This guideline covers lifestyle weight management services for children and young people aged under 18 who are overweight or obese. It advises how to deliver effective weight management programmes that support children and young people to change their lifestyle and manage their weight.
This guideline includes recommendations on:
- planning and commissioning services
- core components of lifestyle weight management programmes
- developing a tailored plan to meet individual needs
- raising awareness of programmes
- formal referrals to programmes
- encouraging adherence and providing ongoing support
- programme staff: training, knowledge and skills, including training and support in making programme referrals
Who is it for?
- Healthcare professionals and other professionals working with children and young people
- Commissioners and providers
- Children, young people and their families and carers
- Members of the public
Is this guideline up to date?
We checked this guideline in March 2017 and it will be partially updated.
See the guideline in development page for progress on the update on weight management before and after pregnancy.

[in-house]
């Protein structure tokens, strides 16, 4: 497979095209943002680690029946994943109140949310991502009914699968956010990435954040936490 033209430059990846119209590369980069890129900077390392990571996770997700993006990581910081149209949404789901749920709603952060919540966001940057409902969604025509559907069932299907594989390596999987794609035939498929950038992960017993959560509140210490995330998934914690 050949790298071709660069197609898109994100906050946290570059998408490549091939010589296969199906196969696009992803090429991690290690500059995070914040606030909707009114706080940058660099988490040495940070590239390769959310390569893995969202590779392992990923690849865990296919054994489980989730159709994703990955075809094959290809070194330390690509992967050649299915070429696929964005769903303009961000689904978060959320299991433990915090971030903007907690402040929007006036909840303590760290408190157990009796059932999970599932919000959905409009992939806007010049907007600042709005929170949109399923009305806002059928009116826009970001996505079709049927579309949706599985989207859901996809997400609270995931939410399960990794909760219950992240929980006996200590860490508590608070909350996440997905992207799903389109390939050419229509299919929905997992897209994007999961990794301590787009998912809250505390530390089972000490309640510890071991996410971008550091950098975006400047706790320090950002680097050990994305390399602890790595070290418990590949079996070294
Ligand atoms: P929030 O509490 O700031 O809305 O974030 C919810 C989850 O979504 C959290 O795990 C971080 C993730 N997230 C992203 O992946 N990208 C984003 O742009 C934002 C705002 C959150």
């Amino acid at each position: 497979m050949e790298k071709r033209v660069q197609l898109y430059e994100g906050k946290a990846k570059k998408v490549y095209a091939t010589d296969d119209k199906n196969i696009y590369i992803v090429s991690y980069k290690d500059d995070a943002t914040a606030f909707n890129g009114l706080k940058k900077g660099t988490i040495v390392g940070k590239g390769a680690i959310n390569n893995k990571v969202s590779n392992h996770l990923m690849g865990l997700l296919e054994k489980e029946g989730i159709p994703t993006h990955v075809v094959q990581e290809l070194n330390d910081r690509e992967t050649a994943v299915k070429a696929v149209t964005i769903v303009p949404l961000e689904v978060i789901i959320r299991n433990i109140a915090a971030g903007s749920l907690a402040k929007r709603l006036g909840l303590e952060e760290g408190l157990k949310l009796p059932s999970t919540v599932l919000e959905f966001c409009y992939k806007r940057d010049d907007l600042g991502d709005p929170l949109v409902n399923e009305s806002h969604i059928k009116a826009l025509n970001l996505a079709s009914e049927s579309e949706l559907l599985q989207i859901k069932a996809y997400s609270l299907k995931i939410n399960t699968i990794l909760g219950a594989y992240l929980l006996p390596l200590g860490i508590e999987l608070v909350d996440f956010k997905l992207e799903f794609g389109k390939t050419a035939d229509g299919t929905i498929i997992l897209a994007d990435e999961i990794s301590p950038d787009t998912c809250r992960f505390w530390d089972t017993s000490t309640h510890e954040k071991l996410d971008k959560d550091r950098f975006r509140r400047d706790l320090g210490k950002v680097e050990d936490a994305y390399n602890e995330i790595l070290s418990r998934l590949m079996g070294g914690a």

Guideline development process
The recommendations in this guideline represent the view of NICE, arrived at after careful consideration of the evidence available. When exercising their judgement, professionals and practitioners are expected to take this guideline fully into account, alongside the individual needs, preferences and values of their patients or the people using their service. It is not mandatory to apply the recommendations, and the guideline does not override the responsibility to make decisions appropriate to the circumstances of the individual, in consultation with them and their families and carers or guardian.
All problems (adverse events) related to a medicine or medical device used for treatment or in a procedure should be reported to the Medicines and Healthcare products Regulatory Agency using the Yellow Card Scheme.
Local commissioners and providers of healthcare have a responsibility to enable the guideline to be applied when individual professionals and people using services wish to use it. They should do so in the context of local and national priorities for funding and developing services, and in light of their duties to have due regard to the need to eliminate unlawful discrimination, to advance equality of opportunity and to reduce health inequalities. Nothing in this guideline should be interpreted in a way that would be inconsistent with complying with those duties.
Commissioners and providers have a responsibility to promote an environmentally sustainable health and care system and should assess and reduce the environmental impact of implementing NICE recommendations wherever possible.